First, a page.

sacrotuberous ligament

(redirected from Sacrotuberous)
Also found in: Acronyms.

sa·cro·tu·ber·ous lig·a·ment

[TA]
the ligament that passes from the ischial tuberosity to the ilium, sacrum, and coccyx, transforming the sciatic notch to a large sciatic foramen, which is then further subdivided by the sacrospinous ligament.

sa·cro·tu·ber·ous lig·a·ment

(sā'krō-tū'bĕr-ŭs lig'ă-mĕnt) [TA]
The ligament that passes from the ischial tuberosity to the ilium, sacrum, and coccyx, transforming the sciatic notch to a large sciatic foramen, which is then further subdivided by the sacrospinous ligament.

sacrotuberous ligament

The ligament extending from the tuberosity of the ischium to the posterior superior and inferior iliac spines and to the lower part of the sacrum and coccyx.
See also: ligament
References in periodicals archive ?
Ischemic compression was applied to the sacrotuberous and sacrospinous ligaments and the surrounding hip and pelvic musculature.
The iliolumbar ligament is one of three vertebral-pelvic ligaments responsible for stabilizing the lumbrosacral spine in the pelvis, along with the sacrospinous and sacrotuberous ligaments.
(2) During cycling, repetitive impacts generate extreme perineal pressure leading to increased friction in the pudendal canal and compression from the surrounding muscular (levator ani, obtruator internus, and piriformis) and ligaments structures (sacrospinous and sacrotuberous).
These injuries are rotationally unstable, there may also be some vertical displacement but this is limited by the sacrotuberous and sacrospinous ligaments, which typically remain intact (1,2).
The nerve runs between the sacrospinous and sacrotuberous ligaments, for instance, and entrapment between these two ligaments is probably the most common cause of pudendal neuralgia.
The long and short posterior sacroiliac ligaments, the interosseous ligaments within the sacroiliac joints and the sacrotuberous ligaments all resist forces leading to vertical translation between the ilia and the sacrum.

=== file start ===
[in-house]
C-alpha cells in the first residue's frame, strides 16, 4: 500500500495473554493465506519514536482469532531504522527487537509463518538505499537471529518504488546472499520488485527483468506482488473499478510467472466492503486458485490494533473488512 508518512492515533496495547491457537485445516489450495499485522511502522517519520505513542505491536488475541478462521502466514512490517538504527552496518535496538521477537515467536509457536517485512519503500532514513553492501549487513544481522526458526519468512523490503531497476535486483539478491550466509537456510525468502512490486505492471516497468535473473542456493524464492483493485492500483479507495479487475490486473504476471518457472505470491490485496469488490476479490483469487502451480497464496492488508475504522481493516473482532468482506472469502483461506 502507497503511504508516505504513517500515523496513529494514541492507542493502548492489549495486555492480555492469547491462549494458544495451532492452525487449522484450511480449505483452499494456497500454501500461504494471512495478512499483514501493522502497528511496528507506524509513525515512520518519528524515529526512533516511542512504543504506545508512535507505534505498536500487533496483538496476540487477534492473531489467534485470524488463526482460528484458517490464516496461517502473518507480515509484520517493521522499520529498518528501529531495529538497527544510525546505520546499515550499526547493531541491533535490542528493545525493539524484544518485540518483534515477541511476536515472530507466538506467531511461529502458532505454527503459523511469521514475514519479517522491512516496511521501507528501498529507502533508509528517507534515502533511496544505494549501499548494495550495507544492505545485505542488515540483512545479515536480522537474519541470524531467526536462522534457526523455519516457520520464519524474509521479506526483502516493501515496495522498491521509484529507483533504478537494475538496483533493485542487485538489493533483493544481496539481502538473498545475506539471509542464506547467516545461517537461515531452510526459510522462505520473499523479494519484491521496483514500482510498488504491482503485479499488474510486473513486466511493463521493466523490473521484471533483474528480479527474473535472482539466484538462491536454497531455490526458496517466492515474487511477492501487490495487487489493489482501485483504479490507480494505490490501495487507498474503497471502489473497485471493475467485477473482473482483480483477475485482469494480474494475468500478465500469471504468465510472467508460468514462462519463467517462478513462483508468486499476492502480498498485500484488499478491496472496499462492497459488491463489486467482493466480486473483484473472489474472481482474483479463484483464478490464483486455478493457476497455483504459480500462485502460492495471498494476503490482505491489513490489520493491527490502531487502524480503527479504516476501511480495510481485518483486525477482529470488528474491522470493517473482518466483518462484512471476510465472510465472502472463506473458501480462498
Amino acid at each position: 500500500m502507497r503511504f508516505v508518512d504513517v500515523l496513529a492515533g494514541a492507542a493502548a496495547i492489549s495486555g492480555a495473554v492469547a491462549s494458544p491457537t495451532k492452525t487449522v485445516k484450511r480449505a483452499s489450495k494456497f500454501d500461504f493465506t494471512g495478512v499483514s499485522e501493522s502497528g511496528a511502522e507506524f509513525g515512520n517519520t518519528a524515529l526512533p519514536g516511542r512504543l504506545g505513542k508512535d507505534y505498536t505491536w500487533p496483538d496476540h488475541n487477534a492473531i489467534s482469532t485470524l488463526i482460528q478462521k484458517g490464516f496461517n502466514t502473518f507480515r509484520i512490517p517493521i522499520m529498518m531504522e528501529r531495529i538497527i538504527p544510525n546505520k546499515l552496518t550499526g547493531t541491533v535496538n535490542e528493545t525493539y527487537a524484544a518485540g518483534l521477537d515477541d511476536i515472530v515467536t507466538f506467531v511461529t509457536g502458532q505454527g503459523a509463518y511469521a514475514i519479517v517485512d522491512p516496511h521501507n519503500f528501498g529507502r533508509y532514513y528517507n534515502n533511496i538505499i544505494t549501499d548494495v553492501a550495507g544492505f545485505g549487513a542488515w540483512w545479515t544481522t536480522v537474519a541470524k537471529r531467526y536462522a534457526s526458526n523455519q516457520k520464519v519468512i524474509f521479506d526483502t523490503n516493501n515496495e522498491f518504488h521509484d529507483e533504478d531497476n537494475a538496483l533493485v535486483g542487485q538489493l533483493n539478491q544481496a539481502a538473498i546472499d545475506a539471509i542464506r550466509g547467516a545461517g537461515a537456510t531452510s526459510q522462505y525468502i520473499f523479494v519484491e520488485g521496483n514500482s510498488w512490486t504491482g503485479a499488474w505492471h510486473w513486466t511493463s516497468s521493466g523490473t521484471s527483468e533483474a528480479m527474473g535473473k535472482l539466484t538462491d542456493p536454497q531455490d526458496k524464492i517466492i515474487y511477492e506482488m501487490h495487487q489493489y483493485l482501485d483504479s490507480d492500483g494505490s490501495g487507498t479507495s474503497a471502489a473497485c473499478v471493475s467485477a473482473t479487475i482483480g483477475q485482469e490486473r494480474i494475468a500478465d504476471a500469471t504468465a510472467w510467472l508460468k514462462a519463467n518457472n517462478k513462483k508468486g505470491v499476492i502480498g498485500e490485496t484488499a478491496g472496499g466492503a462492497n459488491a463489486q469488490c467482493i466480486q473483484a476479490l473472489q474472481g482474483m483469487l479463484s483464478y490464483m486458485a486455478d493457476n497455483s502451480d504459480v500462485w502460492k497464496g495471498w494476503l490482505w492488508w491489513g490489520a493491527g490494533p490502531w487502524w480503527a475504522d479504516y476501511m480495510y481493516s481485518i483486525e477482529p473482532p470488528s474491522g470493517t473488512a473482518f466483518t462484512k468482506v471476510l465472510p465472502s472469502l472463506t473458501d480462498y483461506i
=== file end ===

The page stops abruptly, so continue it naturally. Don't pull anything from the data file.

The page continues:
The sacrotuberous ligament fans out from the ischial tuberosity to the posterior superior iliac spine and the tuberosities of the sacrum; and the sacrospinous ligament, deep to the sacrotuberous ligament, attaches from the posterolateral aspects of the S3-S5 sacral body segments to the ischial spine [36].
It has been reported that via its attachment to the sacrotuberous ligament, the long head of the biceps femoris muscle is capable of influencing the motion or stability of the sacroiliac joint.
The surgery itself involves sectioning the sacrotuberous ligament into two parts to explore the proximal nerve, incising Alcock's canal, sectioning the sacrospinous ligament at the ischial spine, and then transposing the pudendal nerve.
A second site for entrapment of the pudendal nerve is under the sacrotuberous ligament just before it enters into Alcock's canal.
It originates in the posterior gluteal line of the ilium, the iliac crest, and the aponeurosis of the erector spinae and on the dorsal surface of the lower portion of the sacrum and the lateral aspect of the coccyx, the sacrotuberous ligament, and the fascia that covers the gluteus medius muscle.
The boundaries of the perineum are the pelvic floor superiorly, pubic symphysis anteriorly, coccyx posteriorly, ischial tuberosities laterally, ischiopubic rami anterolaterally, sacrotuberous ligaments posterolaterally, and fascia and skin inferiorly.